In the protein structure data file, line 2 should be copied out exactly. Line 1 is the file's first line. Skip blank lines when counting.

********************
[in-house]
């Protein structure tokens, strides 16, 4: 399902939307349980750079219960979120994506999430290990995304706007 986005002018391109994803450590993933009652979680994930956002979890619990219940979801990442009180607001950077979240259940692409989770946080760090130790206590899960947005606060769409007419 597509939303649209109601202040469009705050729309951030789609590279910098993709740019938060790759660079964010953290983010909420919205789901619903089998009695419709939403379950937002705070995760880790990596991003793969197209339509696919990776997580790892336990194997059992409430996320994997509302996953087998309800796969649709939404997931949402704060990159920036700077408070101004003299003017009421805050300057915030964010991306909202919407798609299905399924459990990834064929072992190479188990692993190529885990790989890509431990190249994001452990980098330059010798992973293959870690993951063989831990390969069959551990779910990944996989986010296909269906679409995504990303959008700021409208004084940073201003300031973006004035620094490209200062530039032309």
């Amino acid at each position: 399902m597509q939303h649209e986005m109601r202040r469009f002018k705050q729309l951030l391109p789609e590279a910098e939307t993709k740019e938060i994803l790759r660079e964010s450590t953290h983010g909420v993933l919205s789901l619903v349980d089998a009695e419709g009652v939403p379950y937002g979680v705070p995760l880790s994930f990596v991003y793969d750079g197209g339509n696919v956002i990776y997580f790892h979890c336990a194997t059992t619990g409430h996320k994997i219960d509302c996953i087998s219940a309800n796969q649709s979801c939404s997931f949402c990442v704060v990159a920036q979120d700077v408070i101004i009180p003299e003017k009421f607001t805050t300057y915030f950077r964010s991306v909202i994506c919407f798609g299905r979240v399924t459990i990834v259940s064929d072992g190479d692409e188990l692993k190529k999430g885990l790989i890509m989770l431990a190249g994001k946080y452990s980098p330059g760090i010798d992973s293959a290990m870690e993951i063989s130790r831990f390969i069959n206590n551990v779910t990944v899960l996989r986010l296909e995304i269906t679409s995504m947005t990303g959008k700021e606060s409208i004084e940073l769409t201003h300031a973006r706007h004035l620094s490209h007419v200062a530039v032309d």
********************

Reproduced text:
């Protein structure tokens, strides 16, 4: 399902939307349980750079219960979120994506999430290990995304706007 986005002018391109994803450590993933009652979680994930956002979890619990219940979801990442009180607001950077979240259940692409989770946080760090130790206590899960947005606060769409007419 597509939303649209109601202040469009705050729309951030789609590279910098993709740019938060790759660079964010953290983010909420919205789901619903089998009695419709939403379950937002705070995760880790990596991003793969197209339509696919990776997580790892336990194997059992409430996320994997509302996953087998309800796969649709939404997931949402704060990159920036700077408070101004003299003017009421805050300057915030964010991306909202919407798609299905399924459990990834064929072992190479188990692993190529885990790989890509431990190249994001452990980098330059010798992973293959870690993951063989831990390969069959551990779910990944996989986010296909269906679409995504990303959008700021409208004084940073201003300031973006004035620094490209200062530039032309």